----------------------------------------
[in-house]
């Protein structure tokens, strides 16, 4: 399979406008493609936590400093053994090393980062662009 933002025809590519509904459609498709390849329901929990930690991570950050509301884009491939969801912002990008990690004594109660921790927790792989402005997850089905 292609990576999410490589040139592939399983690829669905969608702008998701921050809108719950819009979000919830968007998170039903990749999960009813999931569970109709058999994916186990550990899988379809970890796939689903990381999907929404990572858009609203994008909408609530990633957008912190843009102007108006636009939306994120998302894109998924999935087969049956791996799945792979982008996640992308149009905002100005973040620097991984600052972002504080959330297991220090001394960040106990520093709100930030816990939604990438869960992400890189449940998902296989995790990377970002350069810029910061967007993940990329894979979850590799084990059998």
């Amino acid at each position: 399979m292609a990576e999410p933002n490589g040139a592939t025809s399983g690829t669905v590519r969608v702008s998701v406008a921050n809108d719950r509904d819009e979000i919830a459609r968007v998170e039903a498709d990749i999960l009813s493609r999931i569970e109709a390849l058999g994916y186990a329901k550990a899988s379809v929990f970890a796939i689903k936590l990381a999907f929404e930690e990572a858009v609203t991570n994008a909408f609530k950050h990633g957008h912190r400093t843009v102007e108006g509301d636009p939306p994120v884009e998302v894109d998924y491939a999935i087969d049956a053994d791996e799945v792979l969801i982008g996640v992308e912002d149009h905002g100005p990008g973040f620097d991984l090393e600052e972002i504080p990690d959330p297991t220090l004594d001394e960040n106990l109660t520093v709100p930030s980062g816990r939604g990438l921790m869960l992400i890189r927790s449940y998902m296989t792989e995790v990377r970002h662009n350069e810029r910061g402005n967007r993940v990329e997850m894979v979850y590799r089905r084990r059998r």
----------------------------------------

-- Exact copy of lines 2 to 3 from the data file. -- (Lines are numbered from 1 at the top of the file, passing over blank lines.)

């Protein structure tokens, strides 16, 4: 399979406008493609936590400093053994090393980062662009 933002025809590519509904459609498709390849329901929990930690991570950050509301884009491939969801912002990008990690004594109660921790927790792989402005997850089905 292609990576999410490589040139592939399983690829669905969608702008998701921050809108719950819009979000919830968007998170039903990749999960009813999931569970109709058999994916186990550990899988379809970890796939689903990381999907929404990572858009609203994008909408609530990633957008912190843009102007108006636009939306994120998302894109998924999935087969049956791996799945792979982008996640992308149009905002100005973040620097991984600052972002504080959330297991220090001394960040106990520093709100930030816990939604990438869960992400890189449940998902296989995790990377970002350069810029910061967007993940990329894979979850590799084990059998």
């Amino acid at each position: 399979m292609a990576e999410p933002n490589g040139a592939t025809s399983g690829t669905v590519r969608v702008s998701v406008a921050n809108d719950r509904d819009e979000i919830a459609r968007v998170e039903a498709d990749i999960l009813s493609r999931i569970e109709a390849l058999g994916y186990a329901k550990a899988s379809v929990f970890a796939i689903k936590l990381a999907f929404e930690e990572a858009v609203t991570n994008a909408f609530k950050h990633g957008h912190r400093t843009v102007e108006g509301d636009p939306p994120v884009e998302v894109d998924y491939a999935i087969d049956a053994d791996e799945v792979l969801i982008g996640v992308e912002d149009h905002g100005p990008g973040f620097d991984l090393e600052e972002i504080p990690d959330p297991t220090l004594d001394e960040n106990l109660t520093v709100p930030s980062g816990r939604g990438l921790m869960l992400i890189r927790s449940y998902m296989t792989e995790v990377r970002h662009n350069e810029r910061g402005n967007r993940v990329e997850m894979v979850y590799r089905r084990r059998r």